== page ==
Advanced laboratory testing for offshore wind turbine foundations
Started: January 2014
Supervisor: Jardine, R.J.
Funding: PISA Project
The increasing demand for renewable energy imposes an urgent demand for reliable and economic offshore wind generation. However there exist major uncertainties regarding the foundation behaviour of deep water wind turbines particularly with mono-pile structures. Offshore structures are subjected to strong wind and wave actions which impose lateral and axial cycling loading to the foundations. There exist significant uncertainties regarding the soil stiffness, response and ultimate lateral and axial capacity available during and after cycling loading. In particular, displacement accumulation could be large after storm events and so affect wind turbine performance. Field monitoring shows significant discrepancies between expected and measured dynamic responses that affect turbine design.
This research forms part of the Pile Soil Analysis (PISA), offshore Joint Industry Project (JIP) which aims to reduce the cost of wind turbines and find better design methods for foundations. The research is funded by Carbon Trust, DONG Energy and other offshore energy companies. The Academic Work Group (AWG) comprises Oxford University, Imperial College London and University College Dublin. The main objective is to reduce the cost of mono-piles and other piled foundations by finding better design approaches. The strategy is to conduct advanced numerical modelling studies that will allow simplified industrially applicable tools to be developed. These will be tested against full-scale pile tests and refined as required. Central to these activities is the accurate characterization of the full-scale test sites.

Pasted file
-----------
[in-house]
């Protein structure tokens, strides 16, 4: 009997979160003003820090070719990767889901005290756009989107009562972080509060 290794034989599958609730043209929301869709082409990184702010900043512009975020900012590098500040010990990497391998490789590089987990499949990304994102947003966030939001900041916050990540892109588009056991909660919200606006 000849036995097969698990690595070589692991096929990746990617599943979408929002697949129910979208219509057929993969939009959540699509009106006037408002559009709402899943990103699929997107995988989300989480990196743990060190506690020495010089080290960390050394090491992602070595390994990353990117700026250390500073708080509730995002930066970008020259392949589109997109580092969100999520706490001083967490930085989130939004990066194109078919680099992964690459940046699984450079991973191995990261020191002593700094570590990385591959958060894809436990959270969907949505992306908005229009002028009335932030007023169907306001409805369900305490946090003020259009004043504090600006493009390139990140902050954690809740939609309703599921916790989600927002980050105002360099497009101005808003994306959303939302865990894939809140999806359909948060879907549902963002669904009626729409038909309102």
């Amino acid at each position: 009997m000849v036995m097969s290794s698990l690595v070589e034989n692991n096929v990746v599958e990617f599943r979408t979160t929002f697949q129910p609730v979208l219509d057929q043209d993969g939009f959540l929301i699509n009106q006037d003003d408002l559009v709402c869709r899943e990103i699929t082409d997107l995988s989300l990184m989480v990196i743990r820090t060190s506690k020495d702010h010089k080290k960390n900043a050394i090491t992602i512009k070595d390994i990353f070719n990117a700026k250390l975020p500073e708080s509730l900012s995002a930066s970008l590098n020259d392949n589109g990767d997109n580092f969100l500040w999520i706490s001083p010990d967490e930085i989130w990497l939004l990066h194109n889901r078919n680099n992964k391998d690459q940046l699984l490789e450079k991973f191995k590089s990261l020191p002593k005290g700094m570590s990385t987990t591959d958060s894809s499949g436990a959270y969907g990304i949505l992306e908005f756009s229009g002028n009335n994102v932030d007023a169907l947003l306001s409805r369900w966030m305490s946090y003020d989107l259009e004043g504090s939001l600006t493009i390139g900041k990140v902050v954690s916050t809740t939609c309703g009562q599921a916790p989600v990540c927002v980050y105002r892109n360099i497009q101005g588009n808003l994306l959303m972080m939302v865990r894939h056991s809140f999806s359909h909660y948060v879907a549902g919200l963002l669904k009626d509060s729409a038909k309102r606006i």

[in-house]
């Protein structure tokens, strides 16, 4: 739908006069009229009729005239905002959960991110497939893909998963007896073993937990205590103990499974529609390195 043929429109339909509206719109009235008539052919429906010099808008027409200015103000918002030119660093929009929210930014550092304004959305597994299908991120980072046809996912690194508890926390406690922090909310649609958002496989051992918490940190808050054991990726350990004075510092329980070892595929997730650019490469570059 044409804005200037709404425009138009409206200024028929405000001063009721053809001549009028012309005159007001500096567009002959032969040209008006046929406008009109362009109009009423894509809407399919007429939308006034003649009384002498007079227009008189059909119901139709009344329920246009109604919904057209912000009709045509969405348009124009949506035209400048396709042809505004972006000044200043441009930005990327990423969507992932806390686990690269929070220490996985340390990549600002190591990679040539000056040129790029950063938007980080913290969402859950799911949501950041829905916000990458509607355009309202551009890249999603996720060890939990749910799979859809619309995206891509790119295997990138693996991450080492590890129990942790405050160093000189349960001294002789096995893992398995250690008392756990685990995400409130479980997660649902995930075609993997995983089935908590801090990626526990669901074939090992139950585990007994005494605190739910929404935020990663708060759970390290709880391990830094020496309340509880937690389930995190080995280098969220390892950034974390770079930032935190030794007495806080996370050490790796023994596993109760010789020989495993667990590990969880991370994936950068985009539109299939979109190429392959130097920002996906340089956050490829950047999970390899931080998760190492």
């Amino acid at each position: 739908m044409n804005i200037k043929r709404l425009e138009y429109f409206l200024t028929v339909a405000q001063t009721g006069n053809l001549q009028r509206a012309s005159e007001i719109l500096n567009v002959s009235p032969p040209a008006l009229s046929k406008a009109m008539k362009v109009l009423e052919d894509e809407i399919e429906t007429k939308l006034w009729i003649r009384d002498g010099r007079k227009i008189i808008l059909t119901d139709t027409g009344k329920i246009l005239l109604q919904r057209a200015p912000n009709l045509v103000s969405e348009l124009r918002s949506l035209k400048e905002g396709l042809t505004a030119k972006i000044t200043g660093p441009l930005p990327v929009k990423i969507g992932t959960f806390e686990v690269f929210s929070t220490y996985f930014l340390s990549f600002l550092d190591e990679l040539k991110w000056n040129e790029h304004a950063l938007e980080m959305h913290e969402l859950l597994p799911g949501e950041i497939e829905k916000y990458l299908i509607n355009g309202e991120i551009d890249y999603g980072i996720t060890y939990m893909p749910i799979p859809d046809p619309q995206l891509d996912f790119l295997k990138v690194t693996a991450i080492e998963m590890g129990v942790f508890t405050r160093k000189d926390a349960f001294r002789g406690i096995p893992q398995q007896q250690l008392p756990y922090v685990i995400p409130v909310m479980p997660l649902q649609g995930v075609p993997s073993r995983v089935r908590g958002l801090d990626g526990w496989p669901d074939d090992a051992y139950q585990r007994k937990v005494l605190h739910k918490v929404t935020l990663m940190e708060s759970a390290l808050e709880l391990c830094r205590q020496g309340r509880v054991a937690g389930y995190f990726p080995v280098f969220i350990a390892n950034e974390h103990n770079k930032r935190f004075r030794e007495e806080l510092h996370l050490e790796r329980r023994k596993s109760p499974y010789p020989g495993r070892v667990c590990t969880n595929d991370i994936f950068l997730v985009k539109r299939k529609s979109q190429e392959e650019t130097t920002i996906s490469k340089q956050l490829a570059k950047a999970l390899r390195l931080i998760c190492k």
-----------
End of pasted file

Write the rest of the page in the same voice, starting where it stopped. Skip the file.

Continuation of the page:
The main objective for the research by Emil Ushev is to perform high quality Triaxial, Hollow Cylinder and Ring Shear tests that will both feed into the numerical analysis and provide key insights into several issues related to the full scale foundations. This input is vital to calibrate the numerical modelling and reveal the true constitutive behaviour of the soils which model geomaterials that are frequently encountered offshore.
The PISA programme involves two field tests, one in sand, at Dunkerque, France and another in glacial till at Cowden, Humberside. The key features to be explored in the laboratory tests are:
- The non-linearity and pressure dependence of the soils` stiffness
- Shear failure and yielding characteristics for both soils, explained within the Critical State framework
- Rate and ageing effects on stiffness and shear strength
- Shear strength and stiffness anisotropy
- Behaviour under cyclic loading
- Differences between intact and reconstituted behaviour
- Interface shear characteristics
PhD Candidate - Geotechnics
Department of Civil & Environmental Engineering
Imperial College London SW7 2AZ